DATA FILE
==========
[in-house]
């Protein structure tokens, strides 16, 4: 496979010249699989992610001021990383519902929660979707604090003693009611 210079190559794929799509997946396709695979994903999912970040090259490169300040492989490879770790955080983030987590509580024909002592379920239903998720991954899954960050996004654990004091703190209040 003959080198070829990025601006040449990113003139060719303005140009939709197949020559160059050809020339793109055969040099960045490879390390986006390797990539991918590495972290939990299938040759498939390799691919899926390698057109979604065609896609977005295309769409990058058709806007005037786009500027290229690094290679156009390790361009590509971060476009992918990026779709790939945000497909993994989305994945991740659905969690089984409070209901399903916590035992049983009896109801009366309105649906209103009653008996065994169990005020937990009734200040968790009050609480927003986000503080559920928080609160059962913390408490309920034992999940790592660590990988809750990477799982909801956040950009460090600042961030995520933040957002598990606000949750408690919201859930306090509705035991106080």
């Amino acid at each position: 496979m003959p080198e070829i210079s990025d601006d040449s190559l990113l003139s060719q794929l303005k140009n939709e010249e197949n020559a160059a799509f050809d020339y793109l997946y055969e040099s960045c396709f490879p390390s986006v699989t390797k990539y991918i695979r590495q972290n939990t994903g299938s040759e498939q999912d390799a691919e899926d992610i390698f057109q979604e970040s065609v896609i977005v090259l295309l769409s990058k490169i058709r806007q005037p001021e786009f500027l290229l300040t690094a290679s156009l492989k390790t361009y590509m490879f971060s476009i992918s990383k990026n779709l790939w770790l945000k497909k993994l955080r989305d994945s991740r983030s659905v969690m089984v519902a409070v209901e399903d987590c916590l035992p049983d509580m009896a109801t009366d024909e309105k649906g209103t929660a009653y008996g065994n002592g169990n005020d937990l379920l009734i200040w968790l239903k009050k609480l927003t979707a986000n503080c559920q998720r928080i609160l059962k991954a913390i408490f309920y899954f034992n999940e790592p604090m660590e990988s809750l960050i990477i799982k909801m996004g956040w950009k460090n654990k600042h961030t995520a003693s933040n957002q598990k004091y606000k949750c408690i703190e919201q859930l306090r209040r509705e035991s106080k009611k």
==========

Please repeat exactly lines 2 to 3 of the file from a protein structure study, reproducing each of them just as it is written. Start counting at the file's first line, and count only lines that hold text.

């Protein structure tokens, strides 16, 4: 496979010249699989992610001021990383519902929660979707604090003693009611 210079190559794929799509997946396709695979994903999912970040090259490169300040492989490879770790955080983030987590509580024909002592379920239903998720991954899954960050996004654990004091703190209040 003959080198070829990025601006040449990113003139060719303005140009939709197949020559160059050809020339793109055969040099960045490879390390986006390797990539991918590495972290939990299938040759498939390799691919899926390698057109979604065609896609977005295309769409990058058709806007005037786009500027290229690094290679156009390790361009590509971060476009992918990026779709790939945000497909993994989305994945991740659905969690089984409070209901399903916590035992049983009896109801009366309105649906209103009653008996065994169990005020937990009734200040968790009050609480927003986000503080559920928080609160059962913390408490309920034992999940790592660590990988809750990477799982909801956040950009460090600042961030995520933040957002598990606000949750408690919201859930306090509705035991106080």
């Amino acid at each position: 496979m003959p080198e070829i210079s990025d601006d040449s190559l990113l003139s060719q794929l303005k140009n939709e010249e197949n020559a160059a799509f050809d020339y793109l997946y055969e040099s960045c396709f490879p390390s986006v699989t390797k990539y991918i695979r590495q972290n939990t994903g299938s040759e498939q999912d390799a691919e899926d992610i390698f057109q979604e970040s065609v896609i977005v090259l295309l769409s990058k490169i058709r806007q005037p001021e786009f500027l290229l300040t690094a290679s156009l492989k390790t361009y590509m490879f971060s476009i992918s990383k990026n779709l790939w770790l945000k497909k993994l955080r989305d994945s991740r983030s659905v969690m089984v519902a409070v209901e399903d987590c916590l035992p049983d509580m009896a109801t009366d024909e309105k649906g209103t929660a009653y008996g065994n002592g169990n005020d937990l379920l009734i200040w968790l239903k009050k609480l927003t979707a986000n503080c559920q998720r928080i609160l059962k991954a913390i408490f309920y899954f034992n999940e790592p604090m660590e990988s809750l960050i990477i799982k909801m996004g956040w950009k460090n654990k600042h961030t995520a003693s933040n957002q598990k004091y606000k949750c408690i703190e919201q859930l306090r209040r509705e035991s106080k009611k």